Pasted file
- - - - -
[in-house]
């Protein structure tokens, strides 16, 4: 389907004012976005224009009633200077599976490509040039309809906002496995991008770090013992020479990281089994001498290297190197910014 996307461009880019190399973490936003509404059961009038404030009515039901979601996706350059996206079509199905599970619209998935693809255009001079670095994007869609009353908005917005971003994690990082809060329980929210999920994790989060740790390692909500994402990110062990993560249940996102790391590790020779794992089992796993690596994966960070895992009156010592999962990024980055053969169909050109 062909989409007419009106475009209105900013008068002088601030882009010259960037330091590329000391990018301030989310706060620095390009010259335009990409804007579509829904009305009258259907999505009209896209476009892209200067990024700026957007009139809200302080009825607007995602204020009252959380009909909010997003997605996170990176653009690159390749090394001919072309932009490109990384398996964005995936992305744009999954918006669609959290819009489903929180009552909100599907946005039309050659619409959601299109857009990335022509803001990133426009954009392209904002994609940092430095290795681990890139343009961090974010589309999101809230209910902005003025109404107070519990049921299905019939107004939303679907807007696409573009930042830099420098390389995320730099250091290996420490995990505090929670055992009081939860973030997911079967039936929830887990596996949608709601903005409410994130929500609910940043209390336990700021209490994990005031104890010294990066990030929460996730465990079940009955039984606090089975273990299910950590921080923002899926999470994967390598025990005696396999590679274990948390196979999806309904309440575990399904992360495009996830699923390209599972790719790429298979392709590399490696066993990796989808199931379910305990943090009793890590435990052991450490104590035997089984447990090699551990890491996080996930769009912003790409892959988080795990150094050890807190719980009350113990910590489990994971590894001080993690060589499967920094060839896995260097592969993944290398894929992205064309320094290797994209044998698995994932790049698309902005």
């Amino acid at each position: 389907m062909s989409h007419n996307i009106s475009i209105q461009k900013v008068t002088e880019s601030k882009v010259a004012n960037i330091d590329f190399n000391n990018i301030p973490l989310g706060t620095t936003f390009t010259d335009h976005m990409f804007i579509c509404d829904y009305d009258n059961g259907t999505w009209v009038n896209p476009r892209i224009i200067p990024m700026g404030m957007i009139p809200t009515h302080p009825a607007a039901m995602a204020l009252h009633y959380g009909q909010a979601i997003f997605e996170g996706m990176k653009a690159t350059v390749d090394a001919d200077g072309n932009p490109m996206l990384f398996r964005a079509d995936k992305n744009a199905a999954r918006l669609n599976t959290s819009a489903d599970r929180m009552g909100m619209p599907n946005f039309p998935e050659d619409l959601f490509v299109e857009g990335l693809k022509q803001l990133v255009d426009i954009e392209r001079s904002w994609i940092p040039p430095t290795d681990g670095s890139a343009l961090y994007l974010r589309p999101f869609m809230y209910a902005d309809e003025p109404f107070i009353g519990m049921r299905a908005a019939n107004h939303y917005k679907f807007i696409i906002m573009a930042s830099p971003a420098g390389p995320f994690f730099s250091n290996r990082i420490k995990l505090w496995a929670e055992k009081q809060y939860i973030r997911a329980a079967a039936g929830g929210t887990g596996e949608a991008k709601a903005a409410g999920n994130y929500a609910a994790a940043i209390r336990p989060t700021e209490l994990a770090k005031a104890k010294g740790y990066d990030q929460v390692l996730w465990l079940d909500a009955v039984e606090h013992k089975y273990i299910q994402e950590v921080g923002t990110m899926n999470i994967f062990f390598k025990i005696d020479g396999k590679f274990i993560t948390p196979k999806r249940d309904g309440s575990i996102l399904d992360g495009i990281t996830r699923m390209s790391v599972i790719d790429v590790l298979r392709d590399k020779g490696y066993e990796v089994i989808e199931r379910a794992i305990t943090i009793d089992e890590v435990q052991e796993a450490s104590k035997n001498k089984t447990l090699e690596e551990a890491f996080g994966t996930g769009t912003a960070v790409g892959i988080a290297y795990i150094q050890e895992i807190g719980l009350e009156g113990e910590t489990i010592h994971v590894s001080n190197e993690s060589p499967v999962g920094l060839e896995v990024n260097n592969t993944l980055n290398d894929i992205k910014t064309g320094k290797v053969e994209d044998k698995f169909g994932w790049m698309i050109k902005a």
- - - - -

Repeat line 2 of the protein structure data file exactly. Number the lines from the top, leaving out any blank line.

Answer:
């Protein structure tokens, strides 16, 4: 389907004012976005224009009633200077599976490509040039309809906002496995991008770090013992020479990281089994001498290297190197910014 996307461009880019190399973490936003509404059961009038404030009515039901979601996706350059996206079509199905599970619209998935693809255009001079670095994007869609009353908005917005971003994690990082809060329980929210999920994790989060740790390692909500994402990110062990993560249940996102790391590790020779794992089992796993690596994966960070895992009156010592999962990024980055053969169909050109 062909989409007419009106475009209105900013008068002088601030882009010259960037330091590329000391990018301030989310706060620095390009010259335009990409804007579509829904009305009258259907999505009209896209476009892209200067990024700026957007009139809200302080009825607007995602204020009252959380009909909010997003997605996170990176653009690159390749090394001919072309932009490109990384398996964005995936992305744009999954918006669609959290819009489903929180009552909100599907946005039309050659619409959601299109857009990335022509803001990133426009954009392209904002994609940092430095290795681990890139343009961090974010589309999101809230209910902005003025109404107070519990049921299905019939107004939303679907807007696409573009930042830099420098390389995320730099250091290996420490995990505090929670055992009081939860973030997911079967039936929830887990596996949608709601903005409410994130929500609910940043209390336990700021209490994990005031104890010294990066990030929460996730465990079940009955039984606090089975273990299910950590921080923002899926999470994967390598025990005696396999590679274990948390196979999806309904309440575990399904992360495009996830699923390209599972790719790429298979392709590399490696066993990796989808199931379910305990943090009793890590435990052991450490104590035997089984447990090699551990890491996080996930769009912003790409892959988080795990150094050890807190719980009350113990910590489990994971590894001080993690060589499967920094060839896995260097592969993944290398894929992205064309320094290797994209044998698995994932790049698309902005």